P.S. And a Happy St. Patrick's Day to all of you from the very Irish Devereux clan. (I figure that bit of ethnic reference is completely appropriate given the day, although, by way of full disclosure, I must admit that I am Swedish-German- English and not a bit Irish meself.)

Sunday, March 02, 2008

Finding my Feminist Roots: When Being the Best is Undercut By Being a Woman

With the Texas primary coming up on Tuesday, I have been thinking long and hard about who to vote for. Of course, I am going to vote in the Democratic primary - and attend the caucus afterward - but that shouldn't surprise anyone who reads my blog. Clearly, I am a left-leaning liberal feminist from way, way back.

Our choices this year seem like an embarrassment of riches. The excitement of having either a woman or a black person run for president is electrifying. But I have great ambivalence about which candidate best represents my beliefs. Michael and I have been discussing this off and on for several months.

Michael went ahead and voted early one lunch hour at a polling place very convenient to his job. I waited because I haven't been certain who to vote for. I am as susceptible as anyone to the excitement Obama generates and I find him very reminiscent of John Kennedy in his ability to engage the younger generations. (Kennedy died when I was 13.) On the other hand, Clinton is stronger in experience and political savvy. I do not think that "outsiders" really make it in Washington because they don't have the political green stamps and skeleton-in-the-closet knowledge to use in making deals.

My grade school education taught me that our government works on a quid pro quo basis - you help me and I'll help you; you cross me and I'll get you back. Compromise in Congress, compromise between the executive and congressional branches, compromise that has been taken too far with lobbyists but that's another blog. I think Hillary will be far better prepared to negotiate those rocky shoals than Obama. (Compare Lyndon Johnson with Jimmy Carter to get my drift.)

On Friday, Michael and I engaged in yet another discussion of the primary race. I asked him who he had voted for and he indicated Clinton. (I have his permission to reveal that to the world.) I told him that, after much internal debate, I had pretty much decided to vote for Obama. I then asked his reasons and he basically said everything I just stated above. He went a step further and told me that his vote was win/win for him because he voted for the person he thought would be best, but he would be okay if Obama won, going back to the unprecedented situation of a black person and a woman both in serious contention for the Democratic Party's nomination for president.

Musing about this for a minute, Michael added that he remembered learning in college (which hasn't been so long ago for him) that the social hierarchy in America consisted of white men, black men, white women, black women. Privilege and opportunity, acceptance by society followed those rankings.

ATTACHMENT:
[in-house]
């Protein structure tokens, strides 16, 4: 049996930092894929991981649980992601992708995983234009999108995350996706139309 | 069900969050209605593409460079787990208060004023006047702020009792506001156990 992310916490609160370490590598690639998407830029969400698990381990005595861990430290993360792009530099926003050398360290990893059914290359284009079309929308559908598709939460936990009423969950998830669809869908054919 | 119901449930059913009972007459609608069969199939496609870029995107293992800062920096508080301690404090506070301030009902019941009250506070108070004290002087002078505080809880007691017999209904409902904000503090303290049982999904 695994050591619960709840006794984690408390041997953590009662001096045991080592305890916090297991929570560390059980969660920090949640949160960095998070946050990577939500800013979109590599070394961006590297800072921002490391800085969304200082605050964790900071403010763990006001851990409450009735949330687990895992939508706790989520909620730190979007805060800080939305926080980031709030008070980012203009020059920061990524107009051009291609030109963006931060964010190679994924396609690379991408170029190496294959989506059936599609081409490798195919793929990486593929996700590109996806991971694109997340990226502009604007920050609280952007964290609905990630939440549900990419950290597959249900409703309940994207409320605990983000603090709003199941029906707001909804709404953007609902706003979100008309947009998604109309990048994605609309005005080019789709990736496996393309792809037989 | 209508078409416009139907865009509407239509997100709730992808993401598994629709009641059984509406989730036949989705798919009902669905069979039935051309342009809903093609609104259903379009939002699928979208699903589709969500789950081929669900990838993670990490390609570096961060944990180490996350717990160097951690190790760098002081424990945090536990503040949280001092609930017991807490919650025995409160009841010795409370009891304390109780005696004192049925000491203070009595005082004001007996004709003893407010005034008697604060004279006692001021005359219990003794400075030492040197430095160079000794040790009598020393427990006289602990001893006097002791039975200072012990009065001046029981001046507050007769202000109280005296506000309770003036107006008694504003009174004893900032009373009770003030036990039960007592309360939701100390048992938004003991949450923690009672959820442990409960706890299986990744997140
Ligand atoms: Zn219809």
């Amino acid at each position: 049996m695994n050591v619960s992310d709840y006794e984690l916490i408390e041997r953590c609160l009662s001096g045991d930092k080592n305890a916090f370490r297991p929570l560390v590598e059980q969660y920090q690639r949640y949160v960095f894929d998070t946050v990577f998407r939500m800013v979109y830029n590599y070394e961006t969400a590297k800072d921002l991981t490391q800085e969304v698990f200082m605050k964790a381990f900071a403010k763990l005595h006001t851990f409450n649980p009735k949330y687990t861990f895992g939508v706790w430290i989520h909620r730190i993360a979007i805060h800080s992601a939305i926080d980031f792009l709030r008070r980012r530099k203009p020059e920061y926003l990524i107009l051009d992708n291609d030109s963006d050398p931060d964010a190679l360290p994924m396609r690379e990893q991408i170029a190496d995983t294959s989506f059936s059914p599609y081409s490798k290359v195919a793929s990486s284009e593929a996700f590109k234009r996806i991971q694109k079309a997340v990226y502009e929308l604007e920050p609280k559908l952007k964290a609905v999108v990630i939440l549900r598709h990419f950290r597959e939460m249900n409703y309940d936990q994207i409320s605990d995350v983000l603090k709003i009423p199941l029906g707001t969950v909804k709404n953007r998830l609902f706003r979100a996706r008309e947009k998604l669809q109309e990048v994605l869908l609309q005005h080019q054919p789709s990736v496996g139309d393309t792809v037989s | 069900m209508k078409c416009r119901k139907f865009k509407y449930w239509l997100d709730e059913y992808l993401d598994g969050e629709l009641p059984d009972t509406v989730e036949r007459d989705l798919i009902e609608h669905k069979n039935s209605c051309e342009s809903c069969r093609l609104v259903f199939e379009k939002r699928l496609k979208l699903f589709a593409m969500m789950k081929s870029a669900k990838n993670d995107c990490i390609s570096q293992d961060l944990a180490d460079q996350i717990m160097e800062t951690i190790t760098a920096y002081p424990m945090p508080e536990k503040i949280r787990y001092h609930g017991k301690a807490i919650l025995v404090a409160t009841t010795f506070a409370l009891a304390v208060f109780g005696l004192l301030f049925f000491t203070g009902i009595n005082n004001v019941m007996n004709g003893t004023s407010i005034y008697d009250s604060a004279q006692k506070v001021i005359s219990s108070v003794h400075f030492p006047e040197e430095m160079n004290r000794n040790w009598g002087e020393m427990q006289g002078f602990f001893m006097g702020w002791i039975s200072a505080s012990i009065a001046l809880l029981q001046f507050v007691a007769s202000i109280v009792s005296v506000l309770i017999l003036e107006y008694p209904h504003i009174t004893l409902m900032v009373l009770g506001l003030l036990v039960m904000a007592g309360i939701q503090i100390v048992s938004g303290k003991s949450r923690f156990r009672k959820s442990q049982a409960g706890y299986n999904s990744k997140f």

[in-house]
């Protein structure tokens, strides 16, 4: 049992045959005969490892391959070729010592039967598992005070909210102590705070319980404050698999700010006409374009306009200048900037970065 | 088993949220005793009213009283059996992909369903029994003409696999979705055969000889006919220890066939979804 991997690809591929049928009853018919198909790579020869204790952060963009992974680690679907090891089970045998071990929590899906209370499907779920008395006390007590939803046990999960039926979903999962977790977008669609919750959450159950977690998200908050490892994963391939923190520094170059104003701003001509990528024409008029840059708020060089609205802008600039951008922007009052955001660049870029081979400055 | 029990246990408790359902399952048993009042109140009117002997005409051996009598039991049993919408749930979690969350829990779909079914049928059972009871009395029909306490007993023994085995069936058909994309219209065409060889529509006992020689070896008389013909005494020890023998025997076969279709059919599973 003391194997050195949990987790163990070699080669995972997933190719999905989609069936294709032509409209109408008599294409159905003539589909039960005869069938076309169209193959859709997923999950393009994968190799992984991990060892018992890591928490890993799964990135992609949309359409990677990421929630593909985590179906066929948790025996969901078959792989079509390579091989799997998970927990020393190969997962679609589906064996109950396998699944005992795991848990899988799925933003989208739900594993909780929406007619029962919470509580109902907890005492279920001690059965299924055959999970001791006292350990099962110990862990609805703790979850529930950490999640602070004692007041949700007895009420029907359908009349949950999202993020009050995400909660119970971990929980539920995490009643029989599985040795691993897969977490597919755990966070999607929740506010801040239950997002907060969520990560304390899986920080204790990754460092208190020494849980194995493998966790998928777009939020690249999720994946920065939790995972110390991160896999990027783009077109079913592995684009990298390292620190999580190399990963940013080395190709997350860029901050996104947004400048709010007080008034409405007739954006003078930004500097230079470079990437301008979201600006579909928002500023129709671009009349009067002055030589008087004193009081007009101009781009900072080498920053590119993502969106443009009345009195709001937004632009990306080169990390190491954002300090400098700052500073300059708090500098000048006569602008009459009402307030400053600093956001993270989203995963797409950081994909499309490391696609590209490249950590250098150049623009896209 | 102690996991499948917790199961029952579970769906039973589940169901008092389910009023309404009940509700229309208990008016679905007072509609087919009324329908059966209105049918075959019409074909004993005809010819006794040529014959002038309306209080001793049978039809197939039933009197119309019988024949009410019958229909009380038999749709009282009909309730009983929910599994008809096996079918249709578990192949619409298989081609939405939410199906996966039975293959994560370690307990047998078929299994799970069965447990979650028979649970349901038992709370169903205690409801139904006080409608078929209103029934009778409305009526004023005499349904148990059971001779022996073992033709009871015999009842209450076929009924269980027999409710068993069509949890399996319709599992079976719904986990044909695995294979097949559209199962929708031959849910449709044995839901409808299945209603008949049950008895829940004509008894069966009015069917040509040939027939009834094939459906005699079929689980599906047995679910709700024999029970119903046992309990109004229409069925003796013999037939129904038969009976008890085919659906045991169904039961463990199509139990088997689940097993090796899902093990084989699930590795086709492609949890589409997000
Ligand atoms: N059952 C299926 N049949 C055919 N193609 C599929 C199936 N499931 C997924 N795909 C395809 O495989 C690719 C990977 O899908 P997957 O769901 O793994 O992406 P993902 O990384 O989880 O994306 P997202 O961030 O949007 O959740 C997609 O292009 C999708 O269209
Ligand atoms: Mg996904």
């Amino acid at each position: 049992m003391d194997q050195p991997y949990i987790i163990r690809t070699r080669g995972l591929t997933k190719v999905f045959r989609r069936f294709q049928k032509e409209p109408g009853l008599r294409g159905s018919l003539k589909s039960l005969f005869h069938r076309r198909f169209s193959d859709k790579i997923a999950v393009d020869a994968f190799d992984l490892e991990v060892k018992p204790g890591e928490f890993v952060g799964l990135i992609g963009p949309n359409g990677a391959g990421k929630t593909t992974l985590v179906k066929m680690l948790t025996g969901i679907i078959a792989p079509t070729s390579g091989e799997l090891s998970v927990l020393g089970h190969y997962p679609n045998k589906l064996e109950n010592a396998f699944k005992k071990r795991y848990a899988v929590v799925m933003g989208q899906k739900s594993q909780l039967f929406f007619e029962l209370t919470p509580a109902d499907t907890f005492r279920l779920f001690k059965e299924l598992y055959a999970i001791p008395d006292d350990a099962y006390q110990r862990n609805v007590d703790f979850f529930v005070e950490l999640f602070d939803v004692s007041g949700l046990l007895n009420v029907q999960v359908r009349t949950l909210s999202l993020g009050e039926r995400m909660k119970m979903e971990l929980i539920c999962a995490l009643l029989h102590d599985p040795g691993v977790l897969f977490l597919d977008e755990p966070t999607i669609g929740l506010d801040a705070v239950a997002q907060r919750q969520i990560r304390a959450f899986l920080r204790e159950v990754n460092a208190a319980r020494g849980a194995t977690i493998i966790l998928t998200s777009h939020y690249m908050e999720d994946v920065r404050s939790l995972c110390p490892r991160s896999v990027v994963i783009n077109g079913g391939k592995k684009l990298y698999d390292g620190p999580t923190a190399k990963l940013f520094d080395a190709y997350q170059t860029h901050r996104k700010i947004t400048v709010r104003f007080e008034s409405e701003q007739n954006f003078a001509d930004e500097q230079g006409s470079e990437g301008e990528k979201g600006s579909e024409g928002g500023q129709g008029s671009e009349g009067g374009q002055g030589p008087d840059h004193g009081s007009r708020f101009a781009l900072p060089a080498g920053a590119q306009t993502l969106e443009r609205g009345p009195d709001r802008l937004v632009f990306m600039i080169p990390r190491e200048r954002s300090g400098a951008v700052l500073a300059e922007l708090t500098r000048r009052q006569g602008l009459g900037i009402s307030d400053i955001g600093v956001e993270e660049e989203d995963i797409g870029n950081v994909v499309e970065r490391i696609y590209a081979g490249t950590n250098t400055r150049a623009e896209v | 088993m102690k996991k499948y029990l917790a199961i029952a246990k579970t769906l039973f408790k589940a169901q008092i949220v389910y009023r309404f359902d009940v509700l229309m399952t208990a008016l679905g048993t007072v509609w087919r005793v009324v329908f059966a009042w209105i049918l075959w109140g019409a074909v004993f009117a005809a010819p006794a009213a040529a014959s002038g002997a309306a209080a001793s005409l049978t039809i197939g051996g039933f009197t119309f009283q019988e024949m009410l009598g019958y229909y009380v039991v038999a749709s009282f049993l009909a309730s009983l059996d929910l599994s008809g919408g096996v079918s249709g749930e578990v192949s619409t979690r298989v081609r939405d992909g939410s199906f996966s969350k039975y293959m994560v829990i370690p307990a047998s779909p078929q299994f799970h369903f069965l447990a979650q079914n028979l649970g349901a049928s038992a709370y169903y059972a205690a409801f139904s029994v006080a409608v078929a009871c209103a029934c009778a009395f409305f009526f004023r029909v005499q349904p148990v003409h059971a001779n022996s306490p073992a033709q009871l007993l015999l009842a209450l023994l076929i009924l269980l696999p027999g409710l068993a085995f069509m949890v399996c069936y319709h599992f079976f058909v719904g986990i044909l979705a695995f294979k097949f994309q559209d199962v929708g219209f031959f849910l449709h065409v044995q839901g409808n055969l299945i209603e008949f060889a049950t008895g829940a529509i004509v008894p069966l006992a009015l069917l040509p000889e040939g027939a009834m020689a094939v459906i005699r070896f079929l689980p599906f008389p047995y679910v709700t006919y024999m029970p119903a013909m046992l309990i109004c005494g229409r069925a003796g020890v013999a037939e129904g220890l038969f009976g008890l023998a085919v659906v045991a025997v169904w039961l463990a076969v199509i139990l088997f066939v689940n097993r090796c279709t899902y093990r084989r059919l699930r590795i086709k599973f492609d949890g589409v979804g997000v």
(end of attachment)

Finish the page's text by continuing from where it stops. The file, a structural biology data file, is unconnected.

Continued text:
That rang a bell for me, also and got me thinking. I said to Michael, "We have an older experienced white woman contending with a younger, less experienced, but charismatic black man. What if the roles were reversed? Let's say an older, more experienced black man versus a younger, less experienced, but charismatic white women?" And then I stopped in my tracks, caught by an aha! moment.

There would never be such a competition in our society as it exists today. There could not be a white female or black female Obama. That person would never have made it out of the starting gate. I know it as surely as I know my own name. Michael agreed wholeheartedly when I told him what had occurred to me.

When I went to graduate school, the head of my department told me pointblank that my talents would outstrip my male colleagues because a mediocre man could get into programs that only an exceptional woman could attain. He cautioned me that I might be disappointed in the abilities of the men around me.

Apparently, the same conditions apply to politics today: It takes a superbly talented and experienced woman to get into the political game that a relatively inexperienced - albeit charismatic - man can get into.

Aside: I attended graduate school at Washington University in St. Louis on a full tuition scholarship in a new program that called Technology and Human Affairs that has since morphed into Engineering and Public Policy. Lacking an undergraduate science degree, I could no longer get into this program, but at the beginning it was multi-disciplinary.

You know, I feel terrible about this realization. I feel betrayed in a way. I (among many other people) worked so hard for women's rights in my lifetime and what has it gotten? The chance for a woman to play with the boys, but not on a level playing field. All this has made me decide to vote for Hillary Clinton instead of Barack Obama. He is young and charismatic and he has a future in politics, but let him earn a few more stripes in political service before going to the head of the line in the Democratic Party for 2008's election.

Clinton is experienced, dedicated, and a work horse by all accounts. Even her opponents in Congress applaud her work ethic and her bipartisanship. She is ready to step into the Oval Office and I think she should be the Democratic candidate for President this year. She can beat McCain because she knows the ropes. Even the polls, flawed though they may be, show Clinton besting Obama against McCain. And that is what this is about, right?

I want a Democrat back in the White House. I'll support Obama if he is the party's choice, but my heart - and my vote - is with Hillary Clinton.


PS As they say in Chicago, "Vote early and often!"